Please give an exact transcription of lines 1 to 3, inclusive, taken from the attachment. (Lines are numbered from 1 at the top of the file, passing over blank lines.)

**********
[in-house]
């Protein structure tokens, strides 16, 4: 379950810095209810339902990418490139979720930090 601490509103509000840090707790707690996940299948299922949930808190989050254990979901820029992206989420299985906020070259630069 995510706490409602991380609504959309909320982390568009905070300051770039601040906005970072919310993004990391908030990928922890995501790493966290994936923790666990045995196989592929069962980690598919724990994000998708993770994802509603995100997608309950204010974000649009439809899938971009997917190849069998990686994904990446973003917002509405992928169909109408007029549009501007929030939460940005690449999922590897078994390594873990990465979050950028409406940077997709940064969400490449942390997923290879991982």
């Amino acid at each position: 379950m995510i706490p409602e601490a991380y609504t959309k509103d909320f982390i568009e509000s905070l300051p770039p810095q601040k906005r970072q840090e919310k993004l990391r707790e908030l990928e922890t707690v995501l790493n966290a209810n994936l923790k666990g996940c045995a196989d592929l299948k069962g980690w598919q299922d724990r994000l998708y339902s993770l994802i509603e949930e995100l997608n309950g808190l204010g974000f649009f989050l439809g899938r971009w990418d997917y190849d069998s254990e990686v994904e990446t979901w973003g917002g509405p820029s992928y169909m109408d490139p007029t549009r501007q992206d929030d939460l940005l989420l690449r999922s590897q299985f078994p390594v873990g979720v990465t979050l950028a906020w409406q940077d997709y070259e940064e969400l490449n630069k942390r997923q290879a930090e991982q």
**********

[in-house]
């Protein structure tokens, strides 16, 4: 379950810095209810339902990418490139979720930090 601490509103509000840090707790707690996940299948299922949930808190989050254990979901820029992206989420299985906020070259630069 995510706490409602991380609504959309909320982390568009905070300051770039601040906005970072919310993004990391908030990928922890995501790493966290994936923790666990045995196989592929069962980690598919724990994000998708993770994802509603995100997608309950204010974000649009439809899938971009997917190849069998990686994904990446973003917002509405992928169909109408007029549009501007929030939460940005690449999922590897078994390594873990990465979050950028409406940077997709940064969400490449942390997923290879991982």
């Amino acid at each position: 379950m995510i706490p409602e601490a991380y609504t959309k509103d909320f982390i568009e509000s905070l300051p770039p810095q601040k906005r970072q840090e919310k993004l990391r707790e908030l990928e922890t707690v995501l790493n966290a209810n994936l923790k666990g996940c045995a196989d592929l299948k069962g980690w598919q299922d724990r994000l998708y339902s993770l994802i509603e949930e995100l997608n309950g808190l204010g974000f649009f989050l439809g899938r971009w990418d997917y190849d069998s254990e990686v994904e990446t979901w973003g917002g509405p820029s992928y169909m109408d490139p007029t549009r501007q992206d929030d939460l940005l989420l690449r999922s590897q299985f078994p390594v873990g979720v990465t979050l950028a906020w409406q940077d997709y070259e940064e969400l490449n630069k942390r997923q290879a930090e991982q």